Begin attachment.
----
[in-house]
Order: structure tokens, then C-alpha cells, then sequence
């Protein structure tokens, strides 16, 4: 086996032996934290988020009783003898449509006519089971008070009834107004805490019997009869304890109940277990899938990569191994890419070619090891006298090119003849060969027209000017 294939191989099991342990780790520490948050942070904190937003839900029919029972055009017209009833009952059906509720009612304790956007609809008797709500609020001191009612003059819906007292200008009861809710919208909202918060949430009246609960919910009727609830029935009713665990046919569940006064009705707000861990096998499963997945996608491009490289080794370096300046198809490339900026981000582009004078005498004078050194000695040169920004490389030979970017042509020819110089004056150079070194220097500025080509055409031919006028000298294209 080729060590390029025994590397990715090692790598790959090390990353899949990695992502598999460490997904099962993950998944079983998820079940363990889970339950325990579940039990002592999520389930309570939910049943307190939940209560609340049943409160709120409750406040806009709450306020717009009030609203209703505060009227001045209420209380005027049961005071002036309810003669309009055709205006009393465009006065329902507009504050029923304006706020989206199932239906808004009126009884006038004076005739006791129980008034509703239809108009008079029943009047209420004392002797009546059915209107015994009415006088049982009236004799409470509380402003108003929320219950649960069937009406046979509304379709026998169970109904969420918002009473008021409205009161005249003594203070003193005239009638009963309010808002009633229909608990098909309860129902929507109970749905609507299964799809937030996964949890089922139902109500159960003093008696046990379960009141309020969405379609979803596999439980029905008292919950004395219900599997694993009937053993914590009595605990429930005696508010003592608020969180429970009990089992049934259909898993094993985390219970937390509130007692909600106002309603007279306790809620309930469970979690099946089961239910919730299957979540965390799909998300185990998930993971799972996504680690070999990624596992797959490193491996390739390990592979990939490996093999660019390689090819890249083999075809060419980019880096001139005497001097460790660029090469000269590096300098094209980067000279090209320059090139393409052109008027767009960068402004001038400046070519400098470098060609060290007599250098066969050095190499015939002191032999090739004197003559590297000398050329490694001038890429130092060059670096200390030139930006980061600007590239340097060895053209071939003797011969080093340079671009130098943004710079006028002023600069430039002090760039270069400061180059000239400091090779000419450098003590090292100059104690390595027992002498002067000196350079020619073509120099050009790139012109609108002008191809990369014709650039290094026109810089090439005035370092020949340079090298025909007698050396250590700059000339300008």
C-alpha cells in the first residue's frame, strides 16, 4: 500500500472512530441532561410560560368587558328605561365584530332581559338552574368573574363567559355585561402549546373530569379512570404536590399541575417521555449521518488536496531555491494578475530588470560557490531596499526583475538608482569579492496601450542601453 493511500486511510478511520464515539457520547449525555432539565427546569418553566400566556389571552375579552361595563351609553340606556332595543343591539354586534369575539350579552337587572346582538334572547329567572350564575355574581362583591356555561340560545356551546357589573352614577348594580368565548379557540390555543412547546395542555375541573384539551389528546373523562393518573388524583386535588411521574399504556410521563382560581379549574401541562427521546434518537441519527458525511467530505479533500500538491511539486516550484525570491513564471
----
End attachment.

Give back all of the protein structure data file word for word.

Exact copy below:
[in-house]
Order: structure tokens, then C-alpha cells, then sequence
């Protein structure tokens, strides 16, 4: 086996032996934290988020009783003898449509006519089971008070009834107004805490019997009869304890109940277990899938990569191994890419070619090891006298090119003849060969027209000017 294939191989099991342990780790520490948050942070904190937003839900029919029972055009017209009833009952059906509720009612304790956007609809008797709500609020001191009612003059819906007292200008009861809710919208909202918060949430009246609960919910009727609830029935009713665990046919569940006064009705707000861990096998499963997945996608491009490289080794370096300046198809490339900026981000582009004078005498004078050194000695040169920004490389030979970017042509020819110089004056150079070194220097500025080509055409031919006028000298294209 080729060590390029025994590397990715090692790598790959090390990353899949990695992502598999460490997904099962993950998944079983998820079940363990889970339950325990579940039990002592999520389930309570939910049943307190939940209560609340049943409160709120409750406040806009709450306020717009009030609203209703505060009227001045209420209380005027049961005071002036309810003669309009055709205006009393465009006065329902507009504050029923304006706020989206199932239906808004009126009884006038004076005739006791129980008034509703239809108009008079029943009047209420004392002797009546059915209107015994009415006088049982009236004799409470509380402003108003929320219950649960069937009406046979509304379709026998169970109904969420918002009473008021409205009161005249003594203070003193005239009638009963309010808002009633229909608990098909309860129902929507109970749905609507299964799809937030996964949890089922139902109500159960003093008696046990379960009141309020969405379609979803596999439980029905008292919950004395219900599997694993009937053993914590009595605990429930005696508010003592608020969180429970009990089992049934259909898993094993985390219970937390509130007692909600106002309603007279306790809620309930469970979690099946089961239910919730299957979540965390799909998300185990998930993971799972996504680690070999990624596992797959490193491996390739390990592979990939490996093999660019390689090819890249083999075809060419980019880096001139005497001097460790660029090469000269590096300098094209980067000279090209320059090139393409052109008027767009960068402004001038400046070519400098470098060609060290007599250098066969050095190499015939002191032999090739004197003559590297000398050329490694001038890429130092060059670096200390030139930006980061600007590239340097060895053209071939003797011969080093340079671009130098943004710079006028002023600069430039002090760039270069400061180059000239400091090779000419450098003590090292100059104690390595027992002498002067000196350079020619073509120099050009790139012109609108002008191809990369014709650039290094026109810089090439005035370092020949340079090298025909007698050396250590700059000339300008």
C-alpha cells in the first residue's frame, strides 16, 4: 500500500472512530441532561410560560368587558328605561365584530332581559338552574368573574363567559355585561402549546373530569379512570404536590399541575417521555449521518488536496531555491494578475530588470560557490531596499526583475538608482569579492496601450542601453 493511500486511510478511520464515539457520547449525555432539565427546569418553566400566556389571552375579552361595563351609553340606556332595543343591539354586534369575539350579552337587572346582538334572547329567572350564575355574581362583591356555561340560545356551546357589573352614577348594580368565548379557540390555543412547546395542555375541573384539551389528546373523562393518573388524583386535588411521574399504556410521563382560581379549574401541562427521546434518537441519527458525511467530505479533500500538491511539486516550484525570491513564471